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The Palestine government yesterday granted 9,700 immigration certificates for the coming six months’ period. This is just half of what the Jewish Agency demanded.

In submitting its demand, the Jewish Agency based its figures not upon a rough estimate but upon actual requirements of the Palestinian agricultural industry, building and transport. The Executive carefully avoided anything in the nature of exaggerated demands as a method of bargaining. On the contrary, the figures submitted were based upon as conservative an estimate as possible.

A careful survey was made by the Jewish Agency of Jewish orange plantations and other agricultural work to determine the number of fresh workers required for the land already under cultivation, and the land to be put under cultivation during the coming six months. A shop to shop canvas was made. Only written statements from individual employers were included in the claims submitted to the government. For building, and for public works to be carried on by Jewish public institutions, the estimate for fresh workers required was based upon a painstaking survey of immediate building prospects. With regard to the government works, the government figures were adopted.


Notwithstanding this very carefully compiled survey, the government has still not seen its way clear to fully grant to the Jewish Agency the number of immigration certificates required. The government has cut this number to nearly half despite the fact that the shortage of labor in Palestine is well known to the entire world.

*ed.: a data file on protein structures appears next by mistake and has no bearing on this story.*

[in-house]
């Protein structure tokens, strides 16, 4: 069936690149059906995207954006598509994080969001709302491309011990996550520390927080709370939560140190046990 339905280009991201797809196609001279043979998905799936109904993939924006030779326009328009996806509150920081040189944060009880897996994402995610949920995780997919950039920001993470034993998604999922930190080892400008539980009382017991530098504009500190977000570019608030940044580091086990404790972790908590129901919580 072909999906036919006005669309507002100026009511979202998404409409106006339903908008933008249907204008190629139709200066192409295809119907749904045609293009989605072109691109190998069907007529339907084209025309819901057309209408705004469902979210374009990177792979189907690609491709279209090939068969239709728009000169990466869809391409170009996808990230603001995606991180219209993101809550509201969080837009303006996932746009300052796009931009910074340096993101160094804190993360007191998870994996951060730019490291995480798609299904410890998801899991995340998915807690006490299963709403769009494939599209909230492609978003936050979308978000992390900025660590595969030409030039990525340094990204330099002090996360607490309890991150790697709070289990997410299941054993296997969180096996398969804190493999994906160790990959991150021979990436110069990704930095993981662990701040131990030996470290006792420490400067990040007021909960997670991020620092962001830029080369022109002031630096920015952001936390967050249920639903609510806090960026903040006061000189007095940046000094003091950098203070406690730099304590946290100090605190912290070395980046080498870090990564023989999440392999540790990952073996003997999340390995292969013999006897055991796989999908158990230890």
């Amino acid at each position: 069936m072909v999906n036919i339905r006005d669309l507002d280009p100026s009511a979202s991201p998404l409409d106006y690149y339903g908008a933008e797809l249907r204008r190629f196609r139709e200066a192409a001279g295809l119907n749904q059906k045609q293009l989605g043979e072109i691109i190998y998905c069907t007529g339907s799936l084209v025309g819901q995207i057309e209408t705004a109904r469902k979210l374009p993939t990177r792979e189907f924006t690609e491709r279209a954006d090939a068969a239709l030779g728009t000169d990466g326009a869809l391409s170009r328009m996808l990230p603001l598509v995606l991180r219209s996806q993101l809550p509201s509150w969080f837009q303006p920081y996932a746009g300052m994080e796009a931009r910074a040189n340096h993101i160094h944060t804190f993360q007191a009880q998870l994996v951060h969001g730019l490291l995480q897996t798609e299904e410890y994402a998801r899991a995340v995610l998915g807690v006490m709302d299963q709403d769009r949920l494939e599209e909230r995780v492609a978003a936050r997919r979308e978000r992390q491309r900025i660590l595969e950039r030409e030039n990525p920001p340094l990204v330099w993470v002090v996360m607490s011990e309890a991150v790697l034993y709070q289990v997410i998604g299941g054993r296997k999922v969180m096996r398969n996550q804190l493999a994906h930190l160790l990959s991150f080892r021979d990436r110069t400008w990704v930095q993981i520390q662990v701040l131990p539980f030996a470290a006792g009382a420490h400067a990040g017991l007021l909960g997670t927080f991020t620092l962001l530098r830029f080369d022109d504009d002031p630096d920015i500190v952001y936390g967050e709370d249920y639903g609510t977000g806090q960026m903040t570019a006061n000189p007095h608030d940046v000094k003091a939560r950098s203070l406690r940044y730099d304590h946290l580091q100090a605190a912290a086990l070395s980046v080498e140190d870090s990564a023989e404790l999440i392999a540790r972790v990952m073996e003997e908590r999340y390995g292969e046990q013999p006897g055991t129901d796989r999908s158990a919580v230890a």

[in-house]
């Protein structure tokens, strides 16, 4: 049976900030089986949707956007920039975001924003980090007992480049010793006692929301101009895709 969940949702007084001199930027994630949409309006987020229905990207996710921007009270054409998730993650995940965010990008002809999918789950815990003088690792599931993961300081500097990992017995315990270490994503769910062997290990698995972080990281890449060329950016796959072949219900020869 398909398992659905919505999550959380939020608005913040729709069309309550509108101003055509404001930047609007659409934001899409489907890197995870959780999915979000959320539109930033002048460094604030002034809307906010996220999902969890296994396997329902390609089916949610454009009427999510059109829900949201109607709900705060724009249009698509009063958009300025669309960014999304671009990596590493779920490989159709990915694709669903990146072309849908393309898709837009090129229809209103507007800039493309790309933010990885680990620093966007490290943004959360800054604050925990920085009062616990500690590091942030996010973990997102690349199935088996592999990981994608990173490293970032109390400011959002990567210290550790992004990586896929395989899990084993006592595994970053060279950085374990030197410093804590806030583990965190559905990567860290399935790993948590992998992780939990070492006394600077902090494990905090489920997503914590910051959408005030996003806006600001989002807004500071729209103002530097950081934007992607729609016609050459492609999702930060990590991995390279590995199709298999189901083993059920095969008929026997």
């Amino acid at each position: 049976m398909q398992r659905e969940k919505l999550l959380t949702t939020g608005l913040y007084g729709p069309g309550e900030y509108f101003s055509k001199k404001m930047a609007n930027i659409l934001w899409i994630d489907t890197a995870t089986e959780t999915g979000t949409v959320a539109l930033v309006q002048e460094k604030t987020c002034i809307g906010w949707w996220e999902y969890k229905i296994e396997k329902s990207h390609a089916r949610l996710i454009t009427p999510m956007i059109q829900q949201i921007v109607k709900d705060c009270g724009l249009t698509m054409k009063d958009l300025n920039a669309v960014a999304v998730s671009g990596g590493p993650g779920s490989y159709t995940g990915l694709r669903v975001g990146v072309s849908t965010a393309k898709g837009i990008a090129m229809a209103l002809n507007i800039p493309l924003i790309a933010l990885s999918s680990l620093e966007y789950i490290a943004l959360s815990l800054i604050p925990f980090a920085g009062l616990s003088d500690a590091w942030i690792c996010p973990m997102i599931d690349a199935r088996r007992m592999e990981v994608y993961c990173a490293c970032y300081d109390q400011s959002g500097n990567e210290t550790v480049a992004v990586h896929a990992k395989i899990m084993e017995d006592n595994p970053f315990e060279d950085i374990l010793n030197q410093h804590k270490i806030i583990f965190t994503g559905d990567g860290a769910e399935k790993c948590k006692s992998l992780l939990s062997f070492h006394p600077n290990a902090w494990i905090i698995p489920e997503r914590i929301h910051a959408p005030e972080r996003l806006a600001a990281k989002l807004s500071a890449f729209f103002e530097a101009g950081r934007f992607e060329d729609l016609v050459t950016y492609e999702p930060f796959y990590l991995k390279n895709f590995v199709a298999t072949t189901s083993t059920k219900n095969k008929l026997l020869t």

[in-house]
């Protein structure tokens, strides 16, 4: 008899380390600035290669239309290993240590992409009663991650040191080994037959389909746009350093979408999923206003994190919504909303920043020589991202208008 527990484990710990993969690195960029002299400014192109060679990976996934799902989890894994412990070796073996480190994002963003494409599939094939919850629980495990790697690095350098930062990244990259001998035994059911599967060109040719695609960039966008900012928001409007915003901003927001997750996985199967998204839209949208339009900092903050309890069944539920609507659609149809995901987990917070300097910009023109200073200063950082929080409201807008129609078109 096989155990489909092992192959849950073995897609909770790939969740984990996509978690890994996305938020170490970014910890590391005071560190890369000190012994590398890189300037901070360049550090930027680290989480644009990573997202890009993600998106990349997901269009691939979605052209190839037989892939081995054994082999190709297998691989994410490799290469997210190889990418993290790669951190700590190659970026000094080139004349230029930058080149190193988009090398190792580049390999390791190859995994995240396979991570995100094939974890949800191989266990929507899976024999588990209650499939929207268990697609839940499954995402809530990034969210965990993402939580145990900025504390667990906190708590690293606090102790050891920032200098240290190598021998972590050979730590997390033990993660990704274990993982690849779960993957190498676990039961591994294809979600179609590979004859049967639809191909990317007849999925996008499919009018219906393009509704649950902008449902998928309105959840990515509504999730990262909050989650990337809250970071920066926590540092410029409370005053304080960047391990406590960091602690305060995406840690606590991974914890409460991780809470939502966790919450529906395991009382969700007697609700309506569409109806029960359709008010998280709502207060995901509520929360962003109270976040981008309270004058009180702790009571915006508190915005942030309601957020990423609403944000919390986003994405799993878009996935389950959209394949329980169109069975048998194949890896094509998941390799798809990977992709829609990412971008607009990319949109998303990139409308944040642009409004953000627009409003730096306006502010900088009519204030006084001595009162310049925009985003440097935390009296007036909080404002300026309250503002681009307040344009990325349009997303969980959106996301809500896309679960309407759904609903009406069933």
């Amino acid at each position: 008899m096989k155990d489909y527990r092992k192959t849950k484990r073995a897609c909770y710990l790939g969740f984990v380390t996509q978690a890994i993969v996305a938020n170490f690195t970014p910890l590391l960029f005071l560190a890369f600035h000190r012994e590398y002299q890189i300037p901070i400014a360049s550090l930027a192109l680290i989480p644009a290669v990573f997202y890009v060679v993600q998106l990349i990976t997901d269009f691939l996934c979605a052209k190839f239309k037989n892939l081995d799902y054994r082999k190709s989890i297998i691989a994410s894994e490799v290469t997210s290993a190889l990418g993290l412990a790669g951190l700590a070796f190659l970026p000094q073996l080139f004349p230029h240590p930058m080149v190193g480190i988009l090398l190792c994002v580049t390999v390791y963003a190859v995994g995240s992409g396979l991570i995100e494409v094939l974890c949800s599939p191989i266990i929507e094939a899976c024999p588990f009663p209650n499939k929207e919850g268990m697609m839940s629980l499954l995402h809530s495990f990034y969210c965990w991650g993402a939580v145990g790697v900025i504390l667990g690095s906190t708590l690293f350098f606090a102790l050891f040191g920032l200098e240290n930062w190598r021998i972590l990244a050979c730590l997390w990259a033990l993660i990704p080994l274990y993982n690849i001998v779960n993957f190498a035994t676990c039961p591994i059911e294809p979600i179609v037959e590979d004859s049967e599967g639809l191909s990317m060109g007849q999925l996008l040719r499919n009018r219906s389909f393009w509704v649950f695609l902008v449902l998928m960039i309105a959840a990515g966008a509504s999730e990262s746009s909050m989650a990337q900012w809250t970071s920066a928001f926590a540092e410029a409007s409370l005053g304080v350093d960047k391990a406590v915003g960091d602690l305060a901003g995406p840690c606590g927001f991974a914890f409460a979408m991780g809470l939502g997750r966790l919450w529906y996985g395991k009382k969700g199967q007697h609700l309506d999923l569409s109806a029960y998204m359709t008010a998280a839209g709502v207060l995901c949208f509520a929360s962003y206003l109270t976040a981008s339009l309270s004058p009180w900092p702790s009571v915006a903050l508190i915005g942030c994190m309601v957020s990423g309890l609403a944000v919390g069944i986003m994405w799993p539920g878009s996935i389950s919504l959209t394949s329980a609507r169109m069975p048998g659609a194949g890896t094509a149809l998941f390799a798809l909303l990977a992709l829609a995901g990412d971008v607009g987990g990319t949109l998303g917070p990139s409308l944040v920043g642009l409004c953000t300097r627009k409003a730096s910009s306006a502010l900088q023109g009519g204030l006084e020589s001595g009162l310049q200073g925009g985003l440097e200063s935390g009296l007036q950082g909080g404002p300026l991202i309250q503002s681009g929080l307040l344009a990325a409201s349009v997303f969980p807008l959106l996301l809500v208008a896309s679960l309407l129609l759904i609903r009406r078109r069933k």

It is therefore no wonder that the Jewish Agency, in a statement issued yesterday, expresses dissatisfaction with the number of immigration certificates received. Though this number is somewhat larger than any number of immigration certificates previously received, it still does not satisfy even the minimum of new labor hands now required in Palestine.

Of the 9,700 immigration certificates granted, the government has deducted 2,200 for illegal entrants and for tourists who were permitted to settle permanently in the country.


It has been stated that the shortage of Jewish labor in Palestine is largely in the building industry, and that if a break in the economic boom should take place and the building operations were restricted or stopped, it would lead to a tremendous unemployment problem. A recent census taken by the Executive of the Jewish Agency in Palestine, shows however that of all the Jewish workers there, men and women, only twenty per cent are employed in the building industry.

Over thirty-five million dollars of Jewish capital was imported into Palestine in 1933 and about fifty million dollars were brought in during the first eight months of 1934. This import of Jewish wealth into Palestine should have convinced the Palestine government that the demand for Jewish labor in Palestine is not going to decrease. The cutting of the number of required immigration certificates to half is certainly not a justified act on the part of the Palestine government.

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